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March 24, 2015

Class Notes --- Guest Post by Elise Andrew, Sydney, Australia


Even though is based in New York City, one of the best things about being a website is that we’re connected to people who love young adult literature from all over the world! We asked one of our readers --- Elise Andrew, a freshman at Macquarie University in Sydney, Australia who wants to be a YA author, herself --- to tell us a bit about the current YA scene where she lives. Below, see what she and her former high school book club members are reading --- turns out U.S. choices and Australian choices aren’t so different!

I have been reading books for as long as I can remember. Since I was young, I was in awe of the way a book could take you into a new world with new experiences. Some people thought it was weird that I felt like the characters in my favourite books were my friends, and it wasn’t until high school that I finally found people who loved books as much as I did.

We started a book club at school, which mostly consisted of us trying to yell over one another, but I looked forward to it every week. Reading and books became regular conversation topics with my friends, and while some of us read all the time and others only occasionally, reading is something we all continue to enjoy.

For this blog post, I wrote a bit about a book I just read and asked them to do the same --- see the results, below!



Sandy Hall’s first novel was so unlike anything I’ve read before. It tells the story of Gabe and Lea, whose relationship is depicted from 14 other perspectives. I found it a refreshing novel about the magic of falling in love. At times the plot did appear to drag out a bit, but overall it was a well-written and enjoyable novel.

Rating: 4/5
Elise A.



This is the second book in the Chaos Walking trilogy. The book consist of two characters named Todd and Viola who are battling to find a side in a war against the ‘Ask’ and the ‘Answer’. I really enjoyed reading this book as the plot has many twists and turns and you develop emotional attachments to the characters. The reader is also choosing between which sides they deem to be good or evil, which makes the book even more intriguing as both the characters you love are on different sides.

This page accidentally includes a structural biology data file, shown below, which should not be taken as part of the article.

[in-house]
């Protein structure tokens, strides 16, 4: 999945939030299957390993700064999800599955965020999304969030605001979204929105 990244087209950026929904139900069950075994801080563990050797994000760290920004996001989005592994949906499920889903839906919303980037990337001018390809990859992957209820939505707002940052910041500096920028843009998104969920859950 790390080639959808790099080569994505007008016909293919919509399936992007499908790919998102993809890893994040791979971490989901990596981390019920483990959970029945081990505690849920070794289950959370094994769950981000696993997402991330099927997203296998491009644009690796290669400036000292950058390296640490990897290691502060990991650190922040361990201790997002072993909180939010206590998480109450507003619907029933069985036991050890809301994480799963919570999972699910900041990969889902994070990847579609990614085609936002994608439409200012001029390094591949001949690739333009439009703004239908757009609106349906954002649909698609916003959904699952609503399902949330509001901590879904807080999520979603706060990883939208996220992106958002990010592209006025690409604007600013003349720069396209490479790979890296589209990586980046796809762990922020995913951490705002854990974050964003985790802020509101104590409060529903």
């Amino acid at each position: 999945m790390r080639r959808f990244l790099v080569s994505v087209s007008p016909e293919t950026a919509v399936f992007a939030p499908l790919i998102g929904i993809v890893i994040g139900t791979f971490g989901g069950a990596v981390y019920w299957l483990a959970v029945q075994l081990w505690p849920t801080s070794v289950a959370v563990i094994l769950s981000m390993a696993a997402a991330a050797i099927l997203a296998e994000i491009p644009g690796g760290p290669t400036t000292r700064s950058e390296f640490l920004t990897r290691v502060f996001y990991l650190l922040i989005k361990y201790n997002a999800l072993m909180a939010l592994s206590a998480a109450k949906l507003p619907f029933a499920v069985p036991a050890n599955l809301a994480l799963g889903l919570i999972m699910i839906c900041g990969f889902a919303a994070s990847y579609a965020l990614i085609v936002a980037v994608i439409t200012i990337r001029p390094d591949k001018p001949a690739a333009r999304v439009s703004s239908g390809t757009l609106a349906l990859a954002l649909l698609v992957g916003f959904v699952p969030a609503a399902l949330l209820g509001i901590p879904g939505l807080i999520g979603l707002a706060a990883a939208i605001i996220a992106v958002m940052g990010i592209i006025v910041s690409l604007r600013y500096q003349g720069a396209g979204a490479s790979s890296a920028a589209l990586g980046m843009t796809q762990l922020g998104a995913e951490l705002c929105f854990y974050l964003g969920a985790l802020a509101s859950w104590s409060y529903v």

Rating: 4.5/5
Caitlin A.



TO KILL A MOCKINGBIRD was the first book to make me realise what literature is capable of. No longer was reading simply a medium through which one can escape and experience a rollicking story; books became portals into reality. MOCKINGBIRD managed, in its uniquely smile-inducing manner, to teach the child in me what being an adult required, and reminded the young adult in me that childhood is all at once exciting, bewildering, challenging and irreplaceable.

Rating: 5/5
Nicholas C.


SPEAK by Laurie Halse Anderson

SPEAK is about Miranda, a girl who is completely alienated because she called the cops on a party, upsetting pretty much everyone at school. No one knows what really happened, however. In SPEAK, Miranda must learn to speak up for herself, and the book addresses some pretty serious issues. While the book handles some important topics, I found it difficult to really connect with Miranda. While I didn’t mind reading it, it certainly isn’t one of my favourites.

Rating: 3/5
Emma F.



Set in Victorian London, DR JEKYLL AND MR HYDE presents itself as a “story of a door.” The novel follows the life of a local lawyer situated amidst the chaos of the infamous Edward Hyde. Stevenson’s novel is a fascinating example of the gothic genre, offering an interesting psychological view and an altogether different read.

Rating: 4.5/5
Harry S.


THE BOOK THIEF by Markus Zusak

Zusak’s novel follows Liesel, who, in the midst of war-torn Germany, steals her first book. She learns to read from her new adopted father and begins an incredible journey of books and words. Things become difficult, however, when they take in Max, a Jew escaping Hitler’s persecution. THE BOOK THIEF is an absolutely brilliant story, cleverly narrated by Death, that will make you fall in love with its characters and the journey of words they weave.

Rating: 5/5
James T.